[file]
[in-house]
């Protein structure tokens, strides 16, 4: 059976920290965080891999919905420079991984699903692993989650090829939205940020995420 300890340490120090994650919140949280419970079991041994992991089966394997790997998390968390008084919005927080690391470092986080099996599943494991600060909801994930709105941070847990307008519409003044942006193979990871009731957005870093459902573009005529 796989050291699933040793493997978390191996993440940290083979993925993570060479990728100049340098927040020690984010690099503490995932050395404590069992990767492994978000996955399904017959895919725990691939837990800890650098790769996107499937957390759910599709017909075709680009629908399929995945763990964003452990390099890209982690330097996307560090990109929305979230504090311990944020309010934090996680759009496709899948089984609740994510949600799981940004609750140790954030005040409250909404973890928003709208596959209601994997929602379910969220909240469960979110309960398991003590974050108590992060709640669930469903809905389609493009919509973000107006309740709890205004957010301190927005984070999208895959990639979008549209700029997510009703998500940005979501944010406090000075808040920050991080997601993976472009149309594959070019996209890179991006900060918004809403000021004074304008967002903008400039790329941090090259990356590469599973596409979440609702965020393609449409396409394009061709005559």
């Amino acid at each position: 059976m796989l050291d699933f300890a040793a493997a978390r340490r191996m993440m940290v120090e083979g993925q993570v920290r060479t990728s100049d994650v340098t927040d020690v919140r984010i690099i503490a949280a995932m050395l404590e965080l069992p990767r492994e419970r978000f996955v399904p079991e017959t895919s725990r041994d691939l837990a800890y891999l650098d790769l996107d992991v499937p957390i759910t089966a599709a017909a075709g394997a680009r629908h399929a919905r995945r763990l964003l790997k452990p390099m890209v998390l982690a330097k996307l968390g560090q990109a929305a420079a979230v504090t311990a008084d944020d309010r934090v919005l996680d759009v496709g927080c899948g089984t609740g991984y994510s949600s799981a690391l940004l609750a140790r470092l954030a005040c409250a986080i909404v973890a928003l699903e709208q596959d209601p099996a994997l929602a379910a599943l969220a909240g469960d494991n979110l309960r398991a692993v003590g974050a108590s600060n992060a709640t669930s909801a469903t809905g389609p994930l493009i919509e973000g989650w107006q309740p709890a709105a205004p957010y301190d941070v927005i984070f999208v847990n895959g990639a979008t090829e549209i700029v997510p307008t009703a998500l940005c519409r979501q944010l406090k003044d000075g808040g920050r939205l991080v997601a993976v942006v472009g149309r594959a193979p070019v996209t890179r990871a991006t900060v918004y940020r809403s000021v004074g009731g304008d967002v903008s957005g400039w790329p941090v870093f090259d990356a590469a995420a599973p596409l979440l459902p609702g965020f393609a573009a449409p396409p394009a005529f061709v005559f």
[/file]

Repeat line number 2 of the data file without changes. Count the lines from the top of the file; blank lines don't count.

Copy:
């Protein structure tokens, strides 16, 4: 059976920290965080891999919905420079991984699903692993989650090829939205940020995420 300890340490120090994650919140949280419970079991041994992991089966394997790997998390968390008084919005927080690391470092986080099996599943494991600060909801994930709105941070847990307008519409003044942006193979990871009731957005870093459902573009005529 796989050291699933040793493997978390191996993440940290083979993925993570060479990728100049340098927040020690984010690099503490995932050395404590069992990767492994978000996955399904017959895919725990691939837990800890650098790769996107499937957390759910599709017909075709680009629908399929995945763990964003452990390099890209982690330097996307560090990109929305979230504090311990944020309010934090996680759009496709899948089984609740994510949600799981940004609750140790954030005040409250909404973890928003709208596959209601994997929602379910969220909240469960979110309960398991003590974050108590992060709640669930469903809905389609493009919509973000107006309740709890205004957010301190927005984070999208895959990639979008549209700029997510009703998500940005979501944010406090000075808040920050991080997601993976472009149309594959070019996209890179991006900060918004809403000021004074304008967002903008400039790329941090090259990356590469599973596409979440609702965020393609449409396409394009061709005559």